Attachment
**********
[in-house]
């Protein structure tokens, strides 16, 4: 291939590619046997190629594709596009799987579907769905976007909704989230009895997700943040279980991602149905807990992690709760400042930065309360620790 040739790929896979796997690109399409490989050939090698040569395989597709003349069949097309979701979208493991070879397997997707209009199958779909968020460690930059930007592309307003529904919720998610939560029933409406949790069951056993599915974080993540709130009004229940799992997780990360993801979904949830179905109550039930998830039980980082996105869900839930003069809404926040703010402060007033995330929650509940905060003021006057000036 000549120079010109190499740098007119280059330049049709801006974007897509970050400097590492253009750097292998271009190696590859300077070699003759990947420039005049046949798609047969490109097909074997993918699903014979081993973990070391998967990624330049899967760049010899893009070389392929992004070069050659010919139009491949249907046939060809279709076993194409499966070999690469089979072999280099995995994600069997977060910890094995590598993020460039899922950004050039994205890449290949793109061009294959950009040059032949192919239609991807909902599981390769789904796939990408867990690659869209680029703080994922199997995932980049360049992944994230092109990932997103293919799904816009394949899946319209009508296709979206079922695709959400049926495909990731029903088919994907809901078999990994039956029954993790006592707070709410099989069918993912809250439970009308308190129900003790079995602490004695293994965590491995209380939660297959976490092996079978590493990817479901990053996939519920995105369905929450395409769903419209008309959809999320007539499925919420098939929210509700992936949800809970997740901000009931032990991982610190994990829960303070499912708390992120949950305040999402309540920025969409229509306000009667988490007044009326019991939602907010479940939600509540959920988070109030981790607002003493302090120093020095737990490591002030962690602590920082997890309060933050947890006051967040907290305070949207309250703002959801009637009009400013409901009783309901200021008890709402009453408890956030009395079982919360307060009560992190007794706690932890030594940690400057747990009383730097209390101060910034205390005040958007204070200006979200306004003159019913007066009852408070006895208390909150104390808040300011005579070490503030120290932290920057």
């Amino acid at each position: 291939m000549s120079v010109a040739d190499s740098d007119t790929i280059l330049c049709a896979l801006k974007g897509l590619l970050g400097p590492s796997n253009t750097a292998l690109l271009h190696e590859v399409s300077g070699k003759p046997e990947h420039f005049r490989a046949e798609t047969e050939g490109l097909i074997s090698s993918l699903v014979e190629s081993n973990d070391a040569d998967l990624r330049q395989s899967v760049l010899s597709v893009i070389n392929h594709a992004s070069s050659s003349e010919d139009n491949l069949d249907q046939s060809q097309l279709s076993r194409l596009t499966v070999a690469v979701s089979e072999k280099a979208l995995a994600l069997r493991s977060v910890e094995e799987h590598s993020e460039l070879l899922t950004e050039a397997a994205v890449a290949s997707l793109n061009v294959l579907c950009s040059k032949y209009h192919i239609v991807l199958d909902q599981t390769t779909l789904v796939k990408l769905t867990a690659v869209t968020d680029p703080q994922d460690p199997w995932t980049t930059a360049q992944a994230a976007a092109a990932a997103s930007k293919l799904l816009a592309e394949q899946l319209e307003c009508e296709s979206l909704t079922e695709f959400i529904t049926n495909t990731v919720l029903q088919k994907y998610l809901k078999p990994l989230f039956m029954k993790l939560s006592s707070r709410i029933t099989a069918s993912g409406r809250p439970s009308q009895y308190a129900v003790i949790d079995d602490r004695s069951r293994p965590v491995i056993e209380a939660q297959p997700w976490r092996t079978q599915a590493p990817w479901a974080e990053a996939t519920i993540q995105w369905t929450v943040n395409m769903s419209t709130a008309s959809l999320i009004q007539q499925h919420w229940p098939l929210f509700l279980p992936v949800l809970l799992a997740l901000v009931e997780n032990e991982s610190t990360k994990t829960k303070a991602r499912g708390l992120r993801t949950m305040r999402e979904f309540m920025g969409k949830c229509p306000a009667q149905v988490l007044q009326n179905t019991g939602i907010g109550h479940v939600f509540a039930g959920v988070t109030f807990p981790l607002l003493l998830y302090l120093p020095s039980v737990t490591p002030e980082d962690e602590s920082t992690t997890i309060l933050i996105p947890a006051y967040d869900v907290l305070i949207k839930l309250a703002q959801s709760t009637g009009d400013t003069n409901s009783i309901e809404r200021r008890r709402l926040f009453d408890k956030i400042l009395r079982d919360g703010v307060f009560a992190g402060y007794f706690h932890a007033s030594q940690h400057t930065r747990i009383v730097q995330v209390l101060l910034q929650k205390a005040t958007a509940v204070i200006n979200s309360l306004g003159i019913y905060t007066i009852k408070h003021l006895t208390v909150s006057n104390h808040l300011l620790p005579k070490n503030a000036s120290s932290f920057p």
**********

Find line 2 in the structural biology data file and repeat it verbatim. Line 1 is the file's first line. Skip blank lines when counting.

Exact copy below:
């Protein structure tokens, strides 16, 4: 291939590619046997190629594709596009799987579907769905976007909704989230009895997700943040279980991602149905807990992690709760400042930065309360620790 040739790929896979796997690109399409490989050939090698040569395989597709003349069949097309979701979208493991070879397997997707209009199958779909968020460690930059930007592309307003529904919720998610939560029933409406949790069951056993599915974080993540709130009004229940799992997780990360993801979904949830179905109550039930998830039980980082996105869900839930003069809404926040703010402060007033995330929650509940905060003021006057000036 000549120079010109190499740098007119280059330049049709801006974007897509970050400097590492253009750097292998271009190696590859300077070699003759990947420039005049046949798609047969490109097909074997993918699903014979081993973990070391998967990624330049899967760049010899893009070389392929992004070069050659010919139009491949249907046939060809279709076993194409499966070999690469089979072999280099995995994600069997977060910890094995590598993020460039899922950004050039994205890449290949793109061009294959950009040059032949192919239609991807909902599981390769789904796939990408867990690659869209680029703080994922199997995932980049360049992944994230092109990932997103293919799904816009394949899946319209009508296709979206079922695709959400049926495909990731029903088919994907809901078999990994039956029954993790006592707070709410099989069918993912809250439970009308308190129900003790079995602490004695293994965590491995209380939660297959976490092996079978590493990817479901990053996939519920995105369905929450395409769903419209008309959809999320007539499925919420098939929210509700992936949800809970997740901000009931032990991982610190994990829960303070499912708390992120949950305040999402309540920025969409229509306000009667988490007044009326019991939602907010479940939600509540959920988070109030981790607002003493302090120093020095737990490591002030962690602590920082997890309060933050947890006051967040907290305070949207309250703002959801009637009009400013409901009783309901200021008890709402009453408890956030009395079982919360307060009560992190007794706690932890030594940690400057747990009383730097209390101060910034205390005040958007204070200006979200306004003159019913007066009852408070006895208390909150104390808040300011005579070490503030120290932290920057």